Singapore’s Minimum Wage vs Progressive Wage Model: What’s the Debate About?

Singapore’s Minimum Wage vs Progressive Wage Model: What’s the Debate About?

There’s been a lively debate in Parliament this year over Singapore’s minimum wage (or lack thereof). The minimum wage is the lowest salary that employers can legally offer their staff.

Here’s a primer for those who are interested in learning more about Singapore’s minimum wage or just want to understand what those angry comments flying around on Facebook are talking about.


Does Singapore have a minimum wage?

No, there is no minimum wage in Singapore. This means that technically speaking, most employers are able to pay workers as little as they like. In bad economic times like the present, when workers are more desperate, that means that employers can seriously undercut them.

We do have something called a Progressive Wage Model (PWM), which the government likes to promote as their alternative to a Minimum Wage, and which we’ll cover in the next section.

Most developed countries in the world have a minimum wage, but these do not: Sweden, Denmark, Iceland, Norway, Liechtenstein, Switzerland and Austria.

Interestingly enough, with the exception of Austria, all of the above countries actually pay their lowest wage workers very high wages relative to the rest of Europe and the rest of the world. In addition, most of the above countries have very strong labour unions that set wages by the industry, so their lowest wages aren’t exactly on a race to the bottom.

Probably the only other developed country in the world without a minimum wage, Singapore stands out as our lowest earners make much less than their counterparts in other countries on the list.


What is Progressive Wage Model (PWM)?

The PWM only applies to workers in three industries: cleaning, security and landscape.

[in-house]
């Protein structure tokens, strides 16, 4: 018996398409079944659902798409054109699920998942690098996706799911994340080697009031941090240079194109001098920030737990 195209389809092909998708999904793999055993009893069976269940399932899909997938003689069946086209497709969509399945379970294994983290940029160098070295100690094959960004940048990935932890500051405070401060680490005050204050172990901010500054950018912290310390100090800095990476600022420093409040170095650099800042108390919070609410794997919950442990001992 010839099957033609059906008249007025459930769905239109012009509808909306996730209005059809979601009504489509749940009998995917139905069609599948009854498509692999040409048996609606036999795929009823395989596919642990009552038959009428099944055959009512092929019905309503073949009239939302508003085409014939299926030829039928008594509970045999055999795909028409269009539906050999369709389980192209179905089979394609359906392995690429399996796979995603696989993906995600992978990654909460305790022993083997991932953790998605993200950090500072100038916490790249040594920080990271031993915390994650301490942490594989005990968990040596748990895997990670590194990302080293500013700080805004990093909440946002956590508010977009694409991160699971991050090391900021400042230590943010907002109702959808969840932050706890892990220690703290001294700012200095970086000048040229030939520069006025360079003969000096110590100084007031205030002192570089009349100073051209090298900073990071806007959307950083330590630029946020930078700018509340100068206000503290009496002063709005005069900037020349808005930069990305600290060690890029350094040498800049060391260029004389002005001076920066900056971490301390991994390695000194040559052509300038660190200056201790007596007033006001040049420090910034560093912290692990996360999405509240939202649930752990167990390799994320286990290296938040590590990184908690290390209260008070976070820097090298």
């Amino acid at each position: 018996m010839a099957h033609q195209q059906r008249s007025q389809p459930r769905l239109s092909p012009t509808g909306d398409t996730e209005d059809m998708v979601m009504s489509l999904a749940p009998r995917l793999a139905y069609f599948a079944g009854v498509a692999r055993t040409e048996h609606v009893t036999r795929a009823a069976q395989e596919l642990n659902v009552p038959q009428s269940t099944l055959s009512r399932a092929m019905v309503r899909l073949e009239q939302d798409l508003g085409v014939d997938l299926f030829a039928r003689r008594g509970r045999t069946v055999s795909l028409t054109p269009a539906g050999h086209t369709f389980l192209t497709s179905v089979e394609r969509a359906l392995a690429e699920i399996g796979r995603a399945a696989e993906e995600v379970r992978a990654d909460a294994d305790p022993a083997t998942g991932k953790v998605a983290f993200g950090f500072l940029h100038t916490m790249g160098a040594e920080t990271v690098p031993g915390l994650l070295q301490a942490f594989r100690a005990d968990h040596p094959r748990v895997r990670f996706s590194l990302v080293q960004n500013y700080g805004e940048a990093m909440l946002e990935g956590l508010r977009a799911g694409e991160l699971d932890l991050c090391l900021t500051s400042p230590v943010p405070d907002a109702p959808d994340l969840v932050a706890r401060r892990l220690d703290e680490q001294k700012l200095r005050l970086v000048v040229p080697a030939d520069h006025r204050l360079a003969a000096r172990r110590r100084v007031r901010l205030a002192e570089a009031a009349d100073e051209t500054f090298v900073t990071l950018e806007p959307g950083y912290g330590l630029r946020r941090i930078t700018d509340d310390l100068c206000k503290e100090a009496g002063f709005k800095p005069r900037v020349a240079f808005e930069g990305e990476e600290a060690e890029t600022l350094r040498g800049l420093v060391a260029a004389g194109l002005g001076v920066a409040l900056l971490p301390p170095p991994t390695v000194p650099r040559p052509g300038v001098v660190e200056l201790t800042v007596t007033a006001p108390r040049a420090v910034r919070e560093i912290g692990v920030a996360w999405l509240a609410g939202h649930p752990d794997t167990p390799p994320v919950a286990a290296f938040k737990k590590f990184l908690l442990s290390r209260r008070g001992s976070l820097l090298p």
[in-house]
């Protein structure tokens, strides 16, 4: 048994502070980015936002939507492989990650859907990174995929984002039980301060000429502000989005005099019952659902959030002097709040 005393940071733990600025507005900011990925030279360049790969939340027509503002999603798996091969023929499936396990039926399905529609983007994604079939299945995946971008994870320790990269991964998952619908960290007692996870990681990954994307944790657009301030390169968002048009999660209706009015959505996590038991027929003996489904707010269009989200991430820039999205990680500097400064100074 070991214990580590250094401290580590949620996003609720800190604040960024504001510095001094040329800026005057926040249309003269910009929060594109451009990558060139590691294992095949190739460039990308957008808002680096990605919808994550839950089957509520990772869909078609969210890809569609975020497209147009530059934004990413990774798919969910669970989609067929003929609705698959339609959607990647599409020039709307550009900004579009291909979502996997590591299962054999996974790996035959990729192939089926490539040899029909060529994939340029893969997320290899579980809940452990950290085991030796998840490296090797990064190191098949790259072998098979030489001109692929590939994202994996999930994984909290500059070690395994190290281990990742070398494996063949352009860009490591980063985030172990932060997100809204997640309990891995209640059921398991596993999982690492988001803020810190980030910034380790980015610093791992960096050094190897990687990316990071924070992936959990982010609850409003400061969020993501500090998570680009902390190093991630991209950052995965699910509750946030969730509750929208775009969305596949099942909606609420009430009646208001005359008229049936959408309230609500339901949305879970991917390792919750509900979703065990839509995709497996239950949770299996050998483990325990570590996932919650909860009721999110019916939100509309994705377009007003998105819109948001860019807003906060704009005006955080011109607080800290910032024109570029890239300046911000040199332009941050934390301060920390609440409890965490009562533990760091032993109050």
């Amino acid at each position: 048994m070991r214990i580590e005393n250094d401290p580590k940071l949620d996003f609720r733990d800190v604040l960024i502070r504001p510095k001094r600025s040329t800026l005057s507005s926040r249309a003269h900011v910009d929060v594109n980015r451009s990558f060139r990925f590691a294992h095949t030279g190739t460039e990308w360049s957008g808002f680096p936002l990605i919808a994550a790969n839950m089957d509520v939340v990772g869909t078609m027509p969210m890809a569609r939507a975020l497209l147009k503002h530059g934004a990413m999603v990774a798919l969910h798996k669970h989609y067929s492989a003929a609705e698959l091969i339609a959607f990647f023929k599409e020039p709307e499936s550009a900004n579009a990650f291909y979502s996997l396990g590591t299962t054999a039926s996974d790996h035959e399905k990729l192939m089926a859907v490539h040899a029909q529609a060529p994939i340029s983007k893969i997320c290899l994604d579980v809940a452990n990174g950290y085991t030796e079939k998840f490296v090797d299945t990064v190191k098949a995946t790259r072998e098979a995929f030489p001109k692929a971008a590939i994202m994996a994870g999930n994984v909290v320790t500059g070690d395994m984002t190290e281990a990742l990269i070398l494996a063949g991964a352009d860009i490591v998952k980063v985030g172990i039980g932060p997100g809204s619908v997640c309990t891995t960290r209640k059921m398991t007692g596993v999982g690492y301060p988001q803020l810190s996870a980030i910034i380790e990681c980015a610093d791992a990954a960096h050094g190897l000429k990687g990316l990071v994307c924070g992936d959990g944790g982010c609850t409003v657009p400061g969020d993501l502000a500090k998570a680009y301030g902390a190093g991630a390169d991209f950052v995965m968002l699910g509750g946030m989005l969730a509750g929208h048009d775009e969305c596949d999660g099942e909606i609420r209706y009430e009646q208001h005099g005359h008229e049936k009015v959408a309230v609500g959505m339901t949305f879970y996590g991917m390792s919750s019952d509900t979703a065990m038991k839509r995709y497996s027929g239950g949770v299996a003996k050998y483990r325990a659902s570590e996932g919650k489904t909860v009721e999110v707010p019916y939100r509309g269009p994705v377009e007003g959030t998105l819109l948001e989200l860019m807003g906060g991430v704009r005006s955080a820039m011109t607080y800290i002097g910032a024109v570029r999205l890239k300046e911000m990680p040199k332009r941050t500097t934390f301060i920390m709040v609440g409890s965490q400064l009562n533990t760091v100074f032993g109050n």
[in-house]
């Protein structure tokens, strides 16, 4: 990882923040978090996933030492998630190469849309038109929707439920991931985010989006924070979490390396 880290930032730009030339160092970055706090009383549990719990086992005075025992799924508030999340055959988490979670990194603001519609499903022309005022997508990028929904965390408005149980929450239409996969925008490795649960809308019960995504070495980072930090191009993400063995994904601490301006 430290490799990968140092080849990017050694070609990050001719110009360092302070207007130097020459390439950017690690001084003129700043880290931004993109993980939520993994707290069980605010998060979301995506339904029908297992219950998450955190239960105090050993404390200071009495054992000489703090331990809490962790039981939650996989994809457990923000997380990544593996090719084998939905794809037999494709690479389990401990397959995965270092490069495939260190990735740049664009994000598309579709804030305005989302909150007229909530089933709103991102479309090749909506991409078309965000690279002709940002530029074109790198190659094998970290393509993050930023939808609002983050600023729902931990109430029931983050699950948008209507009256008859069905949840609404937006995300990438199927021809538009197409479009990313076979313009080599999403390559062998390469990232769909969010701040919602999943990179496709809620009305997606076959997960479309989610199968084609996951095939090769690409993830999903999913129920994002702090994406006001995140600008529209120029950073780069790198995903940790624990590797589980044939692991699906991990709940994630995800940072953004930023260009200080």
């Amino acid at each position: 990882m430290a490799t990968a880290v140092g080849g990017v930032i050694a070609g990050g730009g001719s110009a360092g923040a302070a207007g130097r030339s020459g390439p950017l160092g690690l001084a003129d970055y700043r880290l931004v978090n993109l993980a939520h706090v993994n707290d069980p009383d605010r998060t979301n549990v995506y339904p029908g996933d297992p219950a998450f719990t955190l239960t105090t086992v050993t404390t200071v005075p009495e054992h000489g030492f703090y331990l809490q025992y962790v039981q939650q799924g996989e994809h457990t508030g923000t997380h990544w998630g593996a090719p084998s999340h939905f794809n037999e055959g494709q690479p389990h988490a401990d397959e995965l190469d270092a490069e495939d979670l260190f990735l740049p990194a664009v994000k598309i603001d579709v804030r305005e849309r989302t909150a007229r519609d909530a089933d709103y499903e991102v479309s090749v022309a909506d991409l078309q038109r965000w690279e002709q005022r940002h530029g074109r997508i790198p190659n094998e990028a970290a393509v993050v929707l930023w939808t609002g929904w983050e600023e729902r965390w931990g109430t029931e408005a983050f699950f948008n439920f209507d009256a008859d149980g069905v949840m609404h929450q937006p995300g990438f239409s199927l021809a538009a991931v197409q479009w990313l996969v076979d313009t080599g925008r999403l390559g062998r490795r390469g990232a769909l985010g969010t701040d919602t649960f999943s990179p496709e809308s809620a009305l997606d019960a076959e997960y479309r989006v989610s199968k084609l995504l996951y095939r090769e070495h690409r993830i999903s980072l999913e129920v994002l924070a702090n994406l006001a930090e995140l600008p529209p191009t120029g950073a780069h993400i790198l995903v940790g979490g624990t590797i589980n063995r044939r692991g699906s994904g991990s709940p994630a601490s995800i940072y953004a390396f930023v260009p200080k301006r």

It sets wages for workers based on their skill levels. The idea is that a worker starts at the base salary being paid to entry-level workers (a kind of ‘minimum wage’, if you will). As he undergoes training and becomes more skilled over time, wages will rise according to the scale set out by the framework.

For instance, here’s the PWM scheme for cleaners.


Wage must be more than or equal to

General cleaner


Table-top cleaner


Dishwasher / refuse collector


Multi-skilled cleaners / machine operator




The PWM operates in tandem with the Workfare Income Supplement Scheme, in which the government supplements low-wage workers’ incomes and CPF savings. There’s also the Workfare Skills Support Scheme which subsidises training programmes for people earning below a certain amount.


The case for minimum wage: simpler & wider coverage

The biggest flaw of the PWM is that it is very limited in scope. It does not cover workers beyond the cleaning, security and landscaping industries, nor does it cover non-Singaporean, non-PR workers.

In addition, it only covers people working in cleaning, security and landscaping agencies or companies. So in-house cleaners, security guards and landscape maintenance employees do not benefit from the PWM.

An across-the-board minimum wage would cover more people who would otherwise fall through the cracks.